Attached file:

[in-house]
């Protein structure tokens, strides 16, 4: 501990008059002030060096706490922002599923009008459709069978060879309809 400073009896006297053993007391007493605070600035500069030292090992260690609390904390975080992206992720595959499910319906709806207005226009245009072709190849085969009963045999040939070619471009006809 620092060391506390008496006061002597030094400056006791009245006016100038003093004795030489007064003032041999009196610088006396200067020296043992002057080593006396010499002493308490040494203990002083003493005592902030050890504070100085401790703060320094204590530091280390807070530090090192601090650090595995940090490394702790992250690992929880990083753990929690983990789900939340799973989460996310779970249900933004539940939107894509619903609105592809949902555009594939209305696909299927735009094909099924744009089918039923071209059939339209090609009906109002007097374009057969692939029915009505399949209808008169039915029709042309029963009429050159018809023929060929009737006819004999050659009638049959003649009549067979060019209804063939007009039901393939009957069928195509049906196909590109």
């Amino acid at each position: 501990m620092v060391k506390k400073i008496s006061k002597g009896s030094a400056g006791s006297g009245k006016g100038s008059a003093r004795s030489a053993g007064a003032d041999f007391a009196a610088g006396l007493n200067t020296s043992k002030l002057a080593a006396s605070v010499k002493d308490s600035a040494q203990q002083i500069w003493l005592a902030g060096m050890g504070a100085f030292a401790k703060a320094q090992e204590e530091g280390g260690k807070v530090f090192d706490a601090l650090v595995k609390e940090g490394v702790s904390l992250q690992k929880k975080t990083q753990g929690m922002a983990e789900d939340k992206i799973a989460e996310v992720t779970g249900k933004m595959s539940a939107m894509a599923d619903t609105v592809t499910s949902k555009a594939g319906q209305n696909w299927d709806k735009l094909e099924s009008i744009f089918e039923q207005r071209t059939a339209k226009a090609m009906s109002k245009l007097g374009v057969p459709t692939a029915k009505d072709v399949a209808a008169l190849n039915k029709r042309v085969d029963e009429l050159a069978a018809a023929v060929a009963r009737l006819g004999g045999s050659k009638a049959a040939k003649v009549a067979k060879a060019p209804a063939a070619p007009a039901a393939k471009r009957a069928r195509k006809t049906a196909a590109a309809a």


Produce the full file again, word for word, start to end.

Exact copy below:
[in-house]
């Protein structure tokens, strides 16, 4: 501990008059002030060096706490922002599923009008459709069978060879309809 400073009896006297053993007391007493605070600035500069030292090992260690609390904390975080992206992720595959499910319906709806207005226009245009072709190849085969009963045999040939070619471009006809 620092060391506390008496006061002597030094400056006791009245006016100038003093004795030489007064003032041999009196610088006396200067020296043992002057080593006396010499002493308490040494203990002083003493005592902030050890504070100085401790703060320094204590530091280390807070530090090192601090650090595995940090490394702790992250690992929880990083753990929690983990789900939340799973989460996310779970249900933004539940939107894509619903609105592809949902555009594939209305696909299927735009094909099924744009089918039923071209059939339209090609009906109002007097374009057969692939029915009505399949209808008169039915029709042309029963009429050159018809023929060929009737006819004999050659009638049959003649009549067979060019209804063939007009039901393939009957069928195509049906196909590109």
């Amino acid at each position: 501990m620092v060391k506390k400073i008496s006061k002597g009896s030094a400056g006791s006297g009245k006016g100038s008059a003093r004795s030489a053993g007064a003032d041999f007391a009196a610088g006396l007493n200067t020296s043992k002030l002057a080593a006396s605070v010499k002493d308490s600035a040494q203990q002083i500069w003493l005592a902030g060096m050890g504070a100085f030292a401790k703060a320094q090992e204590e530091g280390g260690k807070v530090f090192d706490a601090l650090v595995k609390e940090g490394v702790s904390l992250q690992k929880k975080t990083q753990g929690m922002a983990e789900d939340k992206i799973a989460e996310v992720t779970g249900k933004m595959s539940a939107m894509a599923d619903t609105v592809t499910s949902k555009a594939g319906q209305n696909w299927d709806k735009l094909e099924s009008i744009f089918e039923q207005r071209t059939a339209k226009a090609m009906s109002k245009l007097g374009v057969p459709t692939a029915k009505d072709v399949a209808a008169l190849n039915k029709r042309v085969d029963e009429l050159a069978a018809a023929v060929a009963r009737l006819g004999g045999s050659k009638a049959a040939k003649v009549a067979k060879a060019p209804a063939a070619p007009a039901a393939k471009r009957a069928r195509k006809t049906a196909a590109a309809a």